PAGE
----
23rd Annual Review of Progress in Applied Computational Electromagnetics

23rd Annual Review of Progress in Applied Computational Electromagnetics
March 19-23, 2007 - Verona, Italy ©2007 ACES
Interfacing FEKO and MATLAB for Microstrip Antenna Design
Randy L. Haupt
The Pennsylvania State University
Applied Research Laboratory
P. O. Box 30
State College, PA 16804-0030
[email protected]
Abstract: This paper provides details on how to use MATLAB as an effective interface to FEKO. Code
to implement this interface and an example are presented.
Keywords: MATLAB, FEKO, optimization, microstrip antenna
1. Introduction
Combining FEKO's [1] electromagnetic modeling power with MATLAB's [2] signal processing and
graphics capability, results in a powerful computational electromagnetics tool. These software tools can
be run using command line files. Some situations that are advantageous to combine MATLAB and FEKO
include antenna design optimization, adaptive antennas, antenna placement on a vehicle, and radar cross
section modification. The next section describes how to combine MATLAB and FEKO and some specific
commands that make it all happen. These commands are used in a demonstration example to design a
microstrip patch antenna.
2. Calling FEKO from MATLAB
MATLAB and FEKO make use of the ASCII files shown in Table 1. All the files have the same name, so
they are easy to associate with the same project. The extensions differentiate their use. The MATLAB
commands are in mpatch.m. Data written from MATLAB to be used by FEKO is stored in the mpatch.txt
file. FEKO commands are in the mpatch.pre file. Data written by FEKO for use by MATLAB is written
in the mpatch.ffe and mpatch.out files. Figure 1 displays a flowchart of the MATLAB-FEKO software
performance. The flowchart boxes contain the operation to be performed, while the software package that
performs the operation is listed to the right of the box.
Table 1. Relevant computer files.
File name
mpatch.m MATLAB m file
mpatch.txt ASCII file with variable values
mpatch.pre PREFEKO file
mpatch.out FEKO output file
mpatch.ffe FEKO file with angles, electric field, gain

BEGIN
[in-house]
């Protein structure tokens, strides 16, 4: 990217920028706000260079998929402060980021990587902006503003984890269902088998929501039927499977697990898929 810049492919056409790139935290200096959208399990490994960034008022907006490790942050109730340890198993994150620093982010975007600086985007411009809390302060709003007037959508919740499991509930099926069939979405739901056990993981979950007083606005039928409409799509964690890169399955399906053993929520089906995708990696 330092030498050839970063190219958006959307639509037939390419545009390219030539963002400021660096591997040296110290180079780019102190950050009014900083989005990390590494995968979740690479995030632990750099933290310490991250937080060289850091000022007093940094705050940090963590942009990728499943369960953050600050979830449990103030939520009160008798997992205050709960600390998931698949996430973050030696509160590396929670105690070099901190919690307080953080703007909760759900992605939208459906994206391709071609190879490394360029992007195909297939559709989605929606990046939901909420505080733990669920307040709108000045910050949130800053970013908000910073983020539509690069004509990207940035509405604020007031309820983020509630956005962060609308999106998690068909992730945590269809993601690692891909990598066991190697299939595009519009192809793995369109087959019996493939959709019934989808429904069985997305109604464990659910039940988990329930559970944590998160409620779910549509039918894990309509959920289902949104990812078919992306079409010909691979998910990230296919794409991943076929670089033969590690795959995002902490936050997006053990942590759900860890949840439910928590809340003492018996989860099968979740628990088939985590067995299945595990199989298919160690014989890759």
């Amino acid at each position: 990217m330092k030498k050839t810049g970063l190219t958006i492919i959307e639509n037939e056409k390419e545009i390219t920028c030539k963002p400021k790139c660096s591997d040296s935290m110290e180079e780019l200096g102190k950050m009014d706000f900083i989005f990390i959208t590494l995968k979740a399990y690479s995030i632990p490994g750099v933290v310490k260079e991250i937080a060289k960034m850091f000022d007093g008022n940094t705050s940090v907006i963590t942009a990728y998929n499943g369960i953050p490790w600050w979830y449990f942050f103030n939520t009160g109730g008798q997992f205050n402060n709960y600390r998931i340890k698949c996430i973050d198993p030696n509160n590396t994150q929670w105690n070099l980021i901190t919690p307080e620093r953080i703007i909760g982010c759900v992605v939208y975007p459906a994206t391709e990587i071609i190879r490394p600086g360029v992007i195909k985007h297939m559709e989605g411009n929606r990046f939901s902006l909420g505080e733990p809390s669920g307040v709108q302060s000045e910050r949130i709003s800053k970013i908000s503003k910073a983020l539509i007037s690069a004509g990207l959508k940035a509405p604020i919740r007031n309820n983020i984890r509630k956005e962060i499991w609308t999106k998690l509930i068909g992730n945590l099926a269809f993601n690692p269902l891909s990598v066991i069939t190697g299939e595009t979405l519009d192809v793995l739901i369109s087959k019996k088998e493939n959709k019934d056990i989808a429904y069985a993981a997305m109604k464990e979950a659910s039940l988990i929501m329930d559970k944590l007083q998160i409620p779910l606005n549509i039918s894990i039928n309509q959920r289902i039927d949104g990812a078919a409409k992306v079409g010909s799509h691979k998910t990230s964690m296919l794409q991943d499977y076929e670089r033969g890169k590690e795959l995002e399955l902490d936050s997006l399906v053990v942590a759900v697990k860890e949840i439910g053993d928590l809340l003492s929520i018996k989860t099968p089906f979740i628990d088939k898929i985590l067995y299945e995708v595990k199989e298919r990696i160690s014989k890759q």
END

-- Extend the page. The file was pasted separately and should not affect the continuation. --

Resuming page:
23rd Annual Review of Progress in Applied Computational Electromagnetics
March 19-23, 2007 - Verona, Italy ©2007 ACES
Figure 1. MATLAB-FEKO flowchart.
Assume that MATLAB has created an antenna design in a way that all the (x,y,z) coordinates of
the design are known. These coordinates are written to the text file, mpatch.txt using
for iq=1:N
The file, mpatch.txt, has N+1 lines. The first line contains the number of points. The following N lines
contain the coordinates of the points.
Next, MATLAB draws a picture of the antenna design and labels the points. In this example, the
antenna is a microstrip antenna (Figure 2).
figure(1);plot(xa,ya,'-o');axis equal
for ii=1:length(xa)
This part of the code is not necessary, but is quite helpful in getting the geometry correct in FEKO.
The following commands run PREFEKO and FEKO from MATLAB:
!prefeko mpatch > output.txt
!runfeko mpatch > output.txt
The "> output.txt" part of the commands places output generated in the running of PREFEKO and
FEKO into a file rather than displaying them on the computer screen.
23rd Annual Review of Progress in Applied Computational Electromagnetics
March 19-23, 2007 - Verona, Italy ©2007 ACES
The lines in PREFEKO that read from the text file and create the points defining the outline of the
antenna are given by
#N= fileread("mpatch.txt",1,1)
!!for #i = 1 to #N
#ax[#i]= fileread("mpatch.txt",1+#i,1)
#ay[#i]= fileread("mpatch.txt",1+#i,2)
#az[#i]= fileread("mpatch.txt",1+#i,3)
The defining points on the antenna are labeled p1 to pN. After these points are formed in FEKO, then the
structure is built out of triangles, polygons, wires, etc. FEKO performs the calculations and writes the
output to mpatch.out and possibly to other files, such as mpatch.ffe. MATLAB can easily read
the ASCII file where the far field information is written using the textread command
=textread('mpatch.ffe','2%f (%f,%f) (%f,%f) 3%f');
Reading from mpatch.ffe is more difficult but possible using m-files downloaded from the MATLAB
website [2].
3. Microstrip Antenna Design Example
As an example, a rectangular microstrip patch antenna is designed using FEKO-MATLAB
interface. The goal is to minimize s11 by varying
Patch length in x-direction
Patch width in y-direction
Microstrip feed line width
Length of inset gap in x-direction
The first run minimized s11 at 2 GHz. The resulting patch had the dimensions (in mm):
[Lx Ly cp gp]= 51.1612
The second run minimized s11 from 1.99 to 2.01 GHz. The resulting patch had the dimensions:
[Lx Ly cp gp]= 51.5962
A plot of s11 over a 1% bandwidth is shown in Figure 3. A genetic algorithm combined with
FMINSEARCH in MATLAB performed the optimization. As expected, attempting to get 1% bandwidth
from this structure is very difficult. The steps used to perform this simple optimization apply to much
more complex antenna designs.
23rd Annual Review of Progress in Applied Computational Electromagnetics
March 19-23, 2007 - Verona, Italy ©2007 ACES
Figure 2. Figure drawn by MATLAB before passing point to FEKO.
Figure 3. s11 when patch optimize at 2 GHz (dashed line) and from 1.99 to 2.0 GHz (solid line).
4. Conclusions
Combining FEKO and MATLAB has many advantages. MATLAB has signal processing and
graphics capabilities that are useful while FEKO has the electromagnetic computational engine needed for
antenna design. This paper showed a simple example of using MATLAB-FEKO to design a rectangular
microstrip patch antenna.
[1] FEKO Suite 5.1, EM Software and Systems (www.feko.info), 2005.
[2] MATLAB Version, The (www.mathworks.com), Aug 3, 2006.